Question: How do I humanize him for my readers?
I think he needs a reason for his flaws, a reason a human would experience, a reason beyond the fact that he comes from somewhere else. (unless somewhere else is Earth).
Think of relatable human experience and craft the flaws in your character to those.Relatable experience is: being bullied, being rejected, etc.
For example: A character who has trouble committing to others ... is flawed (and maybe unlikeable) ... but if that difficulty is because he was jilted by someone in the past, someone he truly loved, then he is more relatable.
Your character's flaws need to stem from issues your readers can relate to.
He wasn't allowed to own a cell phone and so he doesn't know any social conventions.
He was bullied and so he is sarcastic as a defense mechanism.
He's physically weak because the sport he actually wanted to participate in is not acceptable on his planet.
Your spellings are British so I don't know what cultural ideals in your list fit within your own culture. In the US, individuality and triumph would be the two ideals most readers would at least recognize as valued cultural aspirations. SO, if you want to work off that list, try that too, for whatever culture you plan to market in (or a few).
Example: Most US kids feel like complete failures by the time they're teenagers because they aren't pop stars. They all got little trophies for things like breathing from the time they were 3 (because ... self esteem!) and they don't understand when they don't become famous by the time they're 12. It doesn't help that every disney/nickelodeon show is about 12 year olds having exotic famous lives. Most US teens would at least identify with a kid who thought they needed to triumph - and never did.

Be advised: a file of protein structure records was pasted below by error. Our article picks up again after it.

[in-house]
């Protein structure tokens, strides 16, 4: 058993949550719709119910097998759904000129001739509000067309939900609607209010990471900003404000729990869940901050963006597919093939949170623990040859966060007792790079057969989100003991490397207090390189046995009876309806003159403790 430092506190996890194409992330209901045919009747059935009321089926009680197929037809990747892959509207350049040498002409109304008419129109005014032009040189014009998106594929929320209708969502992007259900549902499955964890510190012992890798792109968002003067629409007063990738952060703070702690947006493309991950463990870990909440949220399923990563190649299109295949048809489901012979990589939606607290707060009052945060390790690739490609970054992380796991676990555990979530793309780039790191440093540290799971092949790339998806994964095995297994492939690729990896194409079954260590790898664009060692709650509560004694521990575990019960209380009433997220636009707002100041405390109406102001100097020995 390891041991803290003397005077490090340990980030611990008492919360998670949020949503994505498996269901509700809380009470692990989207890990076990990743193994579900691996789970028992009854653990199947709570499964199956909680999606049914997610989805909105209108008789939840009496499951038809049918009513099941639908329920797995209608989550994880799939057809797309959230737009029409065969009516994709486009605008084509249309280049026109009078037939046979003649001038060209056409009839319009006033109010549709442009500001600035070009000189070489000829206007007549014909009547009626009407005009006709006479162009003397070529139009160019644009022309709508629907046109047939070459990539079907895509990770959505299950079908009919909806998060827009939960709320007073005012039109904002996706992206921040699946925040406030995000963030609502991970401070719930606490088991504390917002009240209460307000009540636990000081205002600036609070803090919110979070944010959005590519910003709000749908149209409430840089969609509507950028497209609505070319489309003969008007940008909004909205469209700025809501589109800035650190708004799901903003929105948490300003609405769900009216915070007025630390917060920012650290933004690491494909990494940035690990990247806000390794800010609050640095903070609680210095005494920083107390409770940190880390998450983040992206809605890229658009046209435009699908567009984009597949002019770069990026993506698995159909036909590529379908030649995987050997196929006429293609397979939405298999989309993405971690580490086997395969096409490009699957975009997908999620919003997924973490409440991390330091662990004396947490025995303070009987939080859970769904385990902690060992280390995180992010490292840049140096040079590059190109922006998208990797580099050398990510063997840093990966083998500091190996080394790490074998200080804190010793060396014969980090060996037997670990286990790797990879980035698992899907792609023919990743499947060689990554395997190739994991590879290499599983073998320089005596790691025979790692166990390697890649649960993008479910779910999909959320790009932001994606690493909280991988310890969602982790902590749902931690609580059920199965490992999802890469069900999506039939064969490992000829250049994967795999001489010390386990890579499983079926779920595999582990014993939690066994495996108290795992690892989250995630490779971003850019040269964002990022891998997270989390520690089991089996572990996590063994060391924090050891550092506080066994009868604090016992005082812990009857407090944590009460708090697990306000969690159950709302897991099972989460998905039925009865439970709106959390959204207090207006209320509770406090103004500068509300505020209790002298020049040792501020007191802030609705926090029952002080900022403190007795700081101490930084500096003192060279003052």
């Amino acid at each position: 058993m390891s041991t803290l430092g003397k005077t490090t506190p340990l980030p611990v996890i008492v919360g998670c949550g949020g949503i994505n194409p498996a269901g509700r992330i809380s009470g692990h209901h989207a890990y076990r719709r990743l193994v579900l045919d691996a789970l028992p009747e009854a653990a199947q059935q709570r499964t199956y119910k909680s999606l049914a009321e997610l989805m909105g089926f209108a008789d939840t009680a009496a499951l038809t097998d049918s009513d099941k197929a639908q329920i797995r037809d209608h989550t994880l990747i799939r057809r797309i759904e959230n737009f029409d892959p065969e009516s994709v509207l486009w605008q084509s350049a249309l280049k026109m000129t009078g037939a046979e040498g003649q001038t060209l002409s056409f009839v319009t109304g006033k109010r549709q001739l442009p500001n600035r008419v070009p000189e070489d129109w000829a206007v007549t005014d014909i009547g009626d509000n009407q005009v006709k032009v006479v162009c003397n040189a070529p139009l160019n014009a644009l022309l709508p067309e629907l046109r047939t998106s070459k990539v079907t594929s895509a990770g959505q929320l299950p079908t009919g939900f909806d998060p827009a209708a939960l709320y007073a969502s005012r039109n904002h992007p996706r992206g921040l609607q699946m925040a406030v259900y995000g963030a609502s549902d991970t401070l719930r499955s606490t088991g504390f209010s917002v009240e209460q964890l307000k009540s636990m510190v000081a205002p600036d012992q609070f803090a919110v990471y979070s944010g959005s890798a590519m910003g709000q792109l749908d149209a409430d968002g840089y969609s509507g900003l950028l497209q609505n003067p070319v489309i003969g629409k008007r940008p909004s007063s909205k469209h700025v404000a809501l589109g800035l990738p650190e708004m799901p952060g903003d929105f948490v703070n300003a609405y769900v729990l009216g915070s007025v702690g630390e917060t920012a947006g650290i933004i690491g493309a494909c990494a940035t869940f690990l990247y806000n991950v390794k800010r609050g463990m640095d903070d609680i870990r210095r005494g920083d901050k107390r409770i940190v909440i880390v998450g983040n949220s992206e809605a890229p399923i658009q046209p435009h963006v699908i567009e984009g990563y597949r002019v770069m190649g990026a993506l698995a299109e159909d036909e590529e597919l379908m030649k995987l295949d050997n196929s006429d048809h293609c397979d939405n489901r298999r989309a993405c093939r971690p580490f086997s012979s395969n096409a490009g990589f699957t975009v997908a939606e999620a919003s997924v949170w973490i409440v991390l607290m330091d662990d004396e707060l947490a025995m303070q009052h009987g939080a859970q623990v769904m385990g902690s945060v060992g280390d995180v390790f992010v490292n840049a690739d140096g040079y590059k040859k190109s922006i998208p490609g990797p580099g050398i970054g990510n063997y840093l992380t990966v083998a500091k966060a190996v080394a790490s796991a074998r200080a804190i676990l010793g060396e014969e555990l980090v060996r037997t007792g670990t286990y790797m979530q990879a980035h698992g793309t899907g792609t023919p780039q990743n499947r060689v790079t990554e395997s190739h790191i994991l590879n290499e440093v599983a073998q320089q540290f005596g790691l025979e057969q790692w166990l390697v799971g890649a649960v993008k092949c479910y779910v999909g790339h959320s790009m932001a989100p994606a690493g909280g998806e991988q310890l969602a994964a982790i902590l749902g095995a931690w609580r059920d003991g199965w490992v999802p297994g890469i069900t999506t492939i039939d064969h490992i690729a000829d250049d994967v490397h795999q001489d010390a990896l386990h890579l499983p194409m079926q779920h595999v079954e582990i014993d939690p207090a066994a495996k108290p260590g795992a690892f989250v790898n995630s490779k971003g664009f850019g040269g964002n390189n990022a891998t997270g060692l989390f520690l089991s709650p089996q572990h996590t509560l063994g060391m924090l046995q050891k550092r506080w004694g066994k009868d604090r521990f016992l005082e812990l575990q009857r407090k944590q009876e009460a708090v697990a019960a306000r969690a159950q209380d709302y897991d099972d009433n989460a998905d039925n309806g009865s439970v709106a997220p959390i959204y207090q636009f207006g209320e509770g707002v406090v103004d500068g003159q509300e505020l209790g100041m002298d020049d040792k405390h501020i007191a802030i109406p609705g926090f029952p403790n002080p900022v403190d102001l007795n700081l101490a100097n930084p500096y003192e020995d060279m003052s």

Bottom line: Pull in actual events that humans on earth work with and mold them to your world. Craft relatable events as the reasons why your character has the flaws you identified.
An overarching moral choice is also incredibly useful for hook-ability; see recent answers by Mark Baker. As a testimonial to this idea, when I hammered my MC from 'running from something awful" to "figuring out how to save something he loved" readers connected with him better. The plot stayed the same, but I recast his motivations to something he was working towards, saving someone he cared about. Instead of running from his problems, he took time away from his problems to figure out how to 'save' that person. Same plot, different motivation, seems to work better for readers.